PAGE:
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The Ebb and Flow of Lake Nicaragua: Can a Pacific-Atlantic Crossing Reclaim Its Throne from Panama?

Rio San Juan (all photographs by the author)

Mark Twain had one major complaint about his journey from San Francisco to New York in 1866: the sandwiches showed a singular lack of variation. Eschewing a rickety and possibly perilous stagecoach journey across the continent, he had opted to take one of Cornelius Vanderbilt’s steam boats across Lake Nicaragua and along the San Juan river to the Caribbean. Before the Panama Canal opened in 1914, this route through Nicaragua was the most popular Pacific-Atlantic crossing and, if a certain Chinese businessman’s plans work out, it might soon be once again.

Writing for the Alta California newspaper, Mark Twain recorded the “picturesque native girls” and “walls of dense tropical vegetation,” “frolicking monkeys,” “lounging alligators,” and substandard ham sandwiches of his voyage. He followed in the wake of hoards of prospectors who’d rushed, giddy for gold, onto Vanderbilt’s boats since they began plying these waters in 1850.

Judging by Twain’s account in Travels with Mr. Brown, the San Juan hasn’t changed all that much. Its murky brown waters are still home to plenty of wild beasts and hedged in by mysterious forests broken up by enticing watery offshoots. And, although steamboats have been replaced by motorboats, the villages along its banks can still only be reached by water.

At the end of the river is San Juan de Nicaragua, which in Twain’s day was known as Greytown (after the Jamaican Governor Charles Edward Grey), or San Juan del Norte. In the mid-19th century it was home to locals and English, French, Italian, and American sailors and businessmen exporting gold, silver, coffee, sugar, and chocolate. It had a classy hotel catering to the thousands of visitors passing through each year, amongst them Giuseppe Garibaldi and Robert E. Peary, the first north American claimed to reach the North Pole. Nowadays, the only luxury accommodation is at an exclusive fishing lodge hidden in the rainforest, and the only traces of the old residents are their graves.

A canoe’s paddle upriver from San Juan de Nicaragua is the site of the old town, founded by the Spanish in 1539 and marked by a cemetery which wouldn’t look out of place in the Cotswolds. Here lie the remains of Captain Charles Smith, who fell from his ship’s mast in 1859, and nearby, those of his loyal parrot. The town itself has been burned and bombed several times — by the U.S. Navy in 1854 in a dispute over transit rights, and an American helicopter in 1984 during the Nicaraguan Civil War — and was only tentatively re-inhabited in 1991 when the government built a new town down river.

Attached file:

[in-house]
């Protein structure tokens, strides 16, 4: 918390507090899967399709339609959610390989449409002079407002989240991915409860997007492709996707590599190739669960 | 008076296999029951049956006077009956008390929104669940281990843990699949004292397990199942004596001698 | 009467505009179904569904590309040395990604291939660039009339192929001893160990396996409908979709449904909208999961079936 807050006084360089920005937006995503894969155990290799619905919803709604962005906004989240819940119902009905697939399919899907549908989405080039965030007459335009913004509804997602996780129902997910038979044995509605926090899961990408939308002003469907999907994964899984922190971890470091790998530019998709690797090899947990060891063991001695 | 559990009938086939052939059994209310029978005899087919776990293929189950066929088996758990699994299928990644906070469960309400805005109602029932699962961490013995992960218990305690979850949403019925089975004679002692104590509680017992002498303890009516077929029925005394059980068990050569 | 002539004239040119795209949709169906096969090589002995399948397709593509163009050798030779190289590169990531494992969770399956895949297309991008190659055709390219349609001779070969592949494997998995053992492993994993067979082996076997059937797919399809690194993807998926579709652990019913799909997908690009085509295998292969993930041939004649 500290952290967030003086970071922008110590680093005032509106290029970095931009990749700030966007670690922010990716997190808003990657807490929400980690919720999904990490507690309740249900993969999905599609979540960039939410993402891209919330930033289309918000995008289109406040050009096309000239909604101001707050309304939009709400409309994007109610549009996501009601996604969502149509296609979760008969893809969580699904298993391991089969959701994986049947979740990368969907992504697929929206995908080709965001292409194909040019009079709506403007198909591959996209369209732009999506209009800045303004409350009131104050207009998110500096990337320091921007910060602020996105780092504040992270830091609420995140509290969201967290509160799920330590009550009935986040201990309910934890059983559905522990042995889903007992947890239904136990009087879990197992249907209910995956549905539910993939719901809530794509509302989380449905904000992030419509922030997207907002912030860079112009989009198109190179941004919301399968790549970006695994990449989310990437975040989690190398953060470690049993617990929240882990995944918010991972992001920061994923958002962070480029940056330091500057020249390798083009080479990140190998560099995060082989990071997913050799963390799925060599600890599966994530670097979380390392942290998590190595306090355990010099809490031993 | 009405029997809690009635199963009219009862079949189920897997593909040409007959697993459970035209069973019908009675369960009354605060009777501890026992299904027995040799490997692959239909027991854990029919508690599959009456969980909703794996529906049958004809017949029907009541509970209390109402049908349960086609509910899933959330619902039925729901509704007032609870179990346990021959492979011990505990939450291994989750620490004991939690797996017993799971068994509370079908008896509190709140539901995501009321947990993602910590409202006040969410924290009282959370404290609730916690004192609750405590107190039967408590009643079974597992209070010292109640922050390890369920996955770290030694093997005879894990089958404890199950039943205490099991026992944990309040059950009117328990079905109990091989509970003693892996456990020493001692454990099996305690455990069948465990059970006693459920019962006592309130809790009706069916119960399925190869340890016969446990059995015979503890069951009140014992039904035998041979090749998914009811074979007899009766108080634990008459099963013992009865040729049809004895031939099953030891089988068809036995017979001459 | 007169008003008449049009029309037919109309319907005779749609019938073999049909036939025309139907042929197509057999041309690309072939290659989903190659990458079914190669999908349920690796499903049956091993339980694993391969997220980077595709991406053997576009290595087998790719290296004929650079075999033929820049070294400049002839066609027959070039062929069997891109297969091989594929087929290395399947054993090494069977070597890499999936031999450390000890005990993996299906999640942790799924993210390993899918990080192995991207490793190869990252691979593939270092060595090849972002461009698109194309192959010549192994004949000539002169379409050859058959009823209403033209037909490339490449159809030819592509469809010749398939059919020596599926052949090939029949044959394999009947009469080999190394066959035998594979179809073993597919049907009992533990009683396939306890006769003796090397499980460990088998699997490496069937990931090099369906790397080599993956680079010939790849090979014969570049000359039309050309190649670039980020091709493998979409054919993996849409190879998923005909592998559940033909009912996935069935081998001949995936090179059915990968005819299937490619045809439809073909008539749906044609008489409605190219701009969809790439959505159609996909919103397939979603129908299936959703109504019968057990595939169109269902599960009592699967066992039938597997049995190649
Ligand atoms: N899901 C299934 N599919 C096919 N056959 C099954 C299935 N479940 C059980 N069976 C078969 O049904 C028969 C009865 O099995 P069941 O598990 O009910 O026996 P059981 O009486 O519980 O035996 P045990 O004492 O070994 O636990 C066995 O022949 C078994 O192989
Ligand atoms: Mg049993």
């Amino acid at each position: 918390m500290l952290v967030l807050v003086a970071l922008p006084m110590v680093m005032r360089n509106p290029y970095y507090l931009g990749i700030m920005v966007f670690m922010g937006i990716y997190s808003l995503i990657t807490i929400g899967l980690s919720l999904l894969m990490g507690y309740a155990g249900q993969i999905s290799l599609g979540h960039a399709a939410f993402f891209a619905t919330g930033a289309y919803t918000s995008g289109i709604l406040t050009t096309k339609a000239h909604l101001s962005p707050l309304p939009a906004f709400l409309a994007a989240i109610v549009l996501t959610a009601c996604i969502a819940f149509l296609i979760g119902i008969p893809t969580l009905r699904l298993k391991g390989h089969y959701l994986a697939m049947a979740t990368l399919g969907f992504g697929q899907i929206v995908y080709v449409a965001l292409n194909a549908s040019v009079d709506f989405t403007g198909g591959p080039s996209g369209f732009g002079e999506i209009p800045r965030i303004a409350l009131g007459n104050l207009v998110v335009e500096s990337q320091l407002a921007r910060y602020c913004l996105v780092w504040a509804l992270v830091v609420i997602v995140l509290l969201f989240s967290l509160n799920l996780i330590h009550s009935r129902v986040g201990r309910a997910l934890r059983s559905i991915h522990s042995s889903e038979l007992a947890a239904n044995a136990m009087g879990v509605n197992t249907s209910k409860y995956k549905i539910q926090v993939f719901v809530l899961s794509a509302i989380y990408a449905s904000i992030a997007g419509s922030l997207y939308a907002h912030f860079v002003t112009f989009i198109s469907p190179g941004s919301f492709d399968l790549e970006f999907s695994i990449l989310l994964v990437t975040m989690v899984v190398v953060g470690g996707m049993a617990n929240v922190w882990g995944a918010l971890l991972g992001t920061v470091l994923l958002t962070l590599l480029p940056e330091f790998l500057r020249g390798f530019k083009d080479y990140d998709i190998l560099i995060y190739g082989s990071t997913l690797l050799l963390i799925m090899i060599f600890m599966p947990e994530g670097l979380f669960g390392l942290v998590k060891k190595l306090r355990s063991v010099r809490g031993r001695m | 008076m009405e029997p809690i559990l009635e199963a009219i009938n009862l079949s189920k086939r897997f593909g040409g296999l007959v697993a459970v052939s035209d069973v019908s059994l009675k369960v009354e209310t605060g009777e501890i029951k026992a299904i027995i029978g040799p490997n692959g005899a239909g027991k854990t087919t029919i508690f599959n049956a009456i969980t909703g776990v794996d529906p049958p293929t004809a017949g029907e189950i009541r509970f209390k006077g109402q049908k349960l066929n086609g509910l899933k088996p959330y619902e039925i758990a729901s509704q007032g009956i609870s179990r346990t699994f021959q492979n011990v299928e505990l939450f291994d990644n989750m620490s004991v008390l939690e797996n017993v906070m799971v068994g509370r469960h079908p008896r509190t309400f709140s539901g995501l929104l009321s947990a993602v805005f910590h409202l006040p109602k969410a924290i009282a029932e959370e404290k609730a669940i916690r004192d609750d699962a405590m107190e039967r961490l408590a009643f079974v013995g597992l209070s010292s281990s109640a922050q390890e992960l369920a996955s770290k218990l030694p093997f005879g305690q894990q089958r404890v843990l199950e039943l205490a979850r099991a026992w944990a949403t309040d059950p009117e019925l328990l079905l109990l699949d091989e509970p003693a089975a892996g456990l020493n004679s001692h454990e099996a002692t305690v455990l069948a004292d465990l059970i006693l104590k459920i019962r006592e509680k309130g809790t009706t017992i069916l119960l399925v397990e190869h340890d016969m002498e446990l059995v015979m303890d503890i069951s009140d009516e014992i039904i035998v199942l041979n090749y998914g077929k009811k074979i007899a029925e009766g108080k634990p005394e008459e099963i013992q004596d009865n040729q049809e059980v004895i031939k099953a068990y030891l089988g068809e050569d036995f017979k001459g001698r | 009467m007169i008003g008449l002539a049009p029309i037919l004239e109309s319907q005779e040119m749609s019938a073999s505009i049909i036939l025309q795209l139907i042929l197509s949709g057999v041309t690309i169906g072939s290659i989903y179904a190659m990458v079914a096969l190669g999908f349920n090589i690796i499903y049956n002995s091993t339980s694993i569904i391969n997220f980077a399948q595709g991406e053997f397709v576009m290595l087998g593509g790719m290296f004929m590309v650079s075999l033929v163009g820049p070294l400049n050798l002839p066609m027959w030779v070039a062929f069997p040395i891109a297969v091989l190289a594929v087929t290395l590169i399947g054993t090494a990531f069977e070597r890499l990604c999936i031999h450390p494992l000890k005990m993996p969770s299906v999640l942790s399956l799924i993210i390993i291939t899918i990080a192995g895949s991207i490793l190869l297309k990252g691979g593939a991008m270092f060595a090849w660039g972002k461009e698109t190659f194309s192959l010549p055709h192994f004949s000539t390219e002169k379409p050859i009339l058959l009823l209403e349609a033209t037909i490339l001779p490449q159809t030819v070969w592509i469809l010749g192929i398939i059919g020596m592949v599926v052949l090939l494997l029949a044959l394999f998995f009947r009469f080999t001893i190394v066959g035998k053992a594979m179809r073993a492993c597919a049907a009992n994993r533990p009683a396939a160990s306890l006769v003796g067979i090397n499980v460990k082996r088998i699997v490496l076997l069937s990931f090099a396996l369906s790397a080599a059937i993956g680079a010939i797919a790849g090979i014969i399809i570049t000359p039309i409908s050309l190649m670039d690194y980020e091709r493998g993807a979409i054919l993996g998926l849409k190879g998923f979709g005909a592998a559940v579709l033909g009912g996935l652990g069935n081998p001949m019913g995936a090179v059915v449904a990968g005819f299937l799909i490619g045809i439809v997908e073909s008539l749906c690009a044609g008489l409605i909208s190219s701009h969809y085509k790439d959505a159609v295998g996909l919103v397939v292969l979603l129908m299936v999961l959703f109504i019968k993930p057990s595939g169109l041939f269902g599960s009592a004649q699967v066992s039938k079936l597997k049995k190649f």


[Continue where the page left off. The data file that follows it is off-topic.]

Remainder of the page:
Passed through the hands of the Spanish, British, United States, and Nicaraguan governments over the years, San Juan de Nicaragua is now part of a semi-autonomous region. Some of its residents speak English with a Caribbean lilt, others Spanish; the bakery’s coconut bread sells out quickly and the shop’s ice-cream freezer is only stocked up when a boat from upriver passes by with supplies. It’s home to an army base which keeps an eye on the Costa Rican border and an evangelical church. Historically, this land belongs to the Rama tribe, who still live up the Río Indio and all along Nicaragua’s “Mosquito” coast.

When I met their chief, he was worried about the plans for a new canal; worried about the destruction it would wreak on the rainforest and the river. This isn’t his first disagreement with the Nicaraguan government. During the Civil War, he smuggled children into Costa Rica to protect them, earning his nickname “Coyote,” usually given to drug-traffickers. 

San Juan’s been a battleground, literally and ideologically, for years. At a treacherous bend midway along the river is a castle dating from 1675 which would look more at home atop a rocky crag in Scotland than beside the rainforest. It was here, in 1780, that the young Horatio Nelson won an early naval victory. And along here that filibuster William Walker seized control of Vanderbilt’s steamboats during his short-lived spell as self-proclaimed President of Nicaragua in 1855.

As if San Juan hasn’t had a tricky enough time as it is, what with pirates and upstart young naval officers and harsh food critics, it’s soon to be impacted by a new transoceanic crossing. Not that this hasn’t been tried before. In 1893, the Nicaragua Steamship and Navigation Company began dredging the river and laid 20 kilometers of railway tracks alongside their canal, which ran between San Juan del Norte and El Castillo. But by 1929, the company had gone bust, unable to compete with the Panama Canal.

This time round, the Nicaraguan government’s taking matters into its own hands, with the backing of a Chinese billionaire, Wang Jing, who’s promised $40 billion towards construction costs. Maps have been made and hands have shook on a plan to construct a 173-mile-long canal through the rainforest north of the San Juan river, exiting at Bluefields, the main port on the Caribbean sea. The government claims this is just what the country needs to lift it out of poverty, but the effect on the rainforest it will tear through on its way north from Lake Nicaragua is likely to be huge. And I’m sure it won’t help the sandwich situation much either.

All photographs by the author.